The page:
Howard Skrill

Removal of Forrest from Memphis   9" x 30" Ink, gesso, goauche, pencil on paper, ©2018  on display in Spring 2019 at Riverviews Artspace in Lynchburg, VA

Removal of Forrest from Memphis

9" x 30" Ink, gesso, goauche, pencil on paper, ©2018

on display in Spring 2019 at Riverviews Artspace in Lynchburg, VA

Sims Lassoed for removal to Green-Wood Cemetery   30" x 12"Ink, gesso, goauche, pencil on paper, ©2018  on display in Spring 2019 at the Berrie Arts Center at Ramapo College, Ramapo, NJ

Sims Lassoed for removal to Green-Wood Cemetery

30" x 12"Ink, gesso, goauche, pencil on paper, ©2018

on display in Spring 2019 at the Berrie Arts Center at Ramapo College, Ramapo, NJ

Lee Statue Removal from Dallas 2   30 1/2" x 7" Ink, gesso, goauche, pencil on paper, ©2018  on display in Spring 2019 at the Berrie Arts Center at Ramapo College, Ramapo, NJ

Lee Statue Removal from Dallas 2

30 1/2" x 7" Ink, gesso, goauche, pencil on paper, ©2018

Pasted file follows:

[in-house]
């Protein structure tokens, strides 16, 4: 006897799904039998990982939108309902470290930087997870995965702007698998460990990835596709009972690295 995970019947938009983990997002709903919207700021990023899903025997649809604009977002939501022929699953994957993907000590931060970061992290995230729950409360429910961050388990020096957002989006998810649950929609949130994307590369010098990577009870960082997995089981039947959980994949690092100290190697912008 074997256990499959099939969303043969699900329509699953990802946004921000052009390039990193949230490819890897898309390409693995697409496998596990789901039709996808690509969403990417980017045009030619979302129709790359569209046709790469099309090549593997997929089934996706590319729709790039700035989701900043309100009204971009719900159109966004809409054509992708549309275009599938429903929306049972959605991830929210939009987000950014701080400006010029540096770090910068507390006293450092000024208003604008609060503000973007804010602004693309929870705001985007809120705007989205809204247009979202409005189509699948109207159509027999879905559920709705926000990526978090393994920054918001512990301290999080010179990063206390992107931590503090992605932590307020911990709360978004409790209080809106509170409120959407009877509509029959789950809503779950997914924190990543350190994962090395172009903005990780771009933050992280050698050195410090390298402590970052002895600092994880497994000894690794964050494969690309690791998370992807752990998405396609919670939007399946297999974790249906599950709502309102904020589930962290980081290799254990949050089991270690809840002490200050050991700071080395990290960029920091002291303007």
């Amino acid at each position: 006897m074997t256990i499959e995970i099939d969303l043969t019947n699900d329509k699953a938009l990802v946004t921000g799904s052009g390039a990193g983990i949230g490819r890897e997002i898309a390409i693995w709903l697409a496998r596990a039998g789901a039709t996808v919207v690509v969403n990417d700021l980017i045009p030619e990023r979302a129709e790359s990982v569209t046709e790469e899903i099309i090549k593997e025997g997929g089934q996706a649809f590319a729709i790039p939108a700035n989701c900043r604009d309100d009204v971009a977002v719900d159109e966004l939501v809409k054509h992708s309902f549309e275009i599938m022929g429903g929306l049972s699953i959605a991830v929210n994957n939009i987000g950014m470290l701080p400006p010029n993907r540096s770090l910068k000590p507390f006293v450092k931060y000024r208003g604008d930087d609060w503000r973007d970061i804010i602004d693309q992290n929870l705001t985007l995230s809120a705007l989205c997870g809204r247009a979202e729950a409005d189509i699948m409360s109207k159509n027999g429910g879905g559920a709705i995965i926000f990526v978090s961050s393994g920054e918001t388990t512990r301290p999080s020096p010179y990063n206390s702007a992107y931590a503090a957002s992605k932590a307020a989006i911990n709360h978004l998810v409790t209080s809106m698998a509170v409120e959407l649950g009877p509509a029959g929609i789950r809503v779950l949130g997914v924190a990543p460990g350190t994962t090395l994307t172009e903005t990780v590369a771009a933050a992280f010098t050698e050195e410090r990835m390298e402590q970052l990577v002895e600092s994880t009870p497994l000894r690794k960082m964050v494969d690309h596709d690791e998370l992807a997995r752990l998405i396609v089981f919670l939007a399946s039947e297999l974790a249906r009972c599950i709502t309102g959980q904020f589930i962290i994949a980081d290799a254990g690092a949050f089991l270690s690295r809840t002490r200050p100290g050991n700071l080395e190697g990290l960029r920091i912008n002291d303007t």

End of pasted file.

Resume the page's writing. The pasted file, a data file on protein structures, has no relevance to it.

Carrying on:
on display in Spring 2019 at the Berrie Arts Center at Ramapo College, Ramapo, NJ

 

Howard Skrill, the creator of the Anna Pierrepont Series (howardskrill.blogspot.com/ @skrillhoward on Instagram), explores in plein air and studio drawings and paintings, the erasure of public and private memory through the installation and occasionally the removal of public monuments. The works included in Barzakh Magazine are from a recent body of work in the series “Bonfire of the Vanities” named after the reactionary backlash against Renaissance humanism in Florence that resulted in many Renaissance artworks being destroyed in a massive bonfire that became known as the “Bonfire of the Vanities.” Howard’s “Bonfire” pictures are studio images capturing the metaphoric flames rising from public places throughout post-Charlottesville, United States as statues are being wrenched from their long time perches including in Memphis (Nathan Bedford Forrest), Manhattan (J. Marion Sims), and Dallas (Robert E. Lee). Howard, an artist/art educator, is long time resident of Brooklyn, New York, where he lives with his wife. His images are exhibited nationally standing alone and incorporated in pictorial essays published in literary and academic publications worldwide.

Barzakh Mag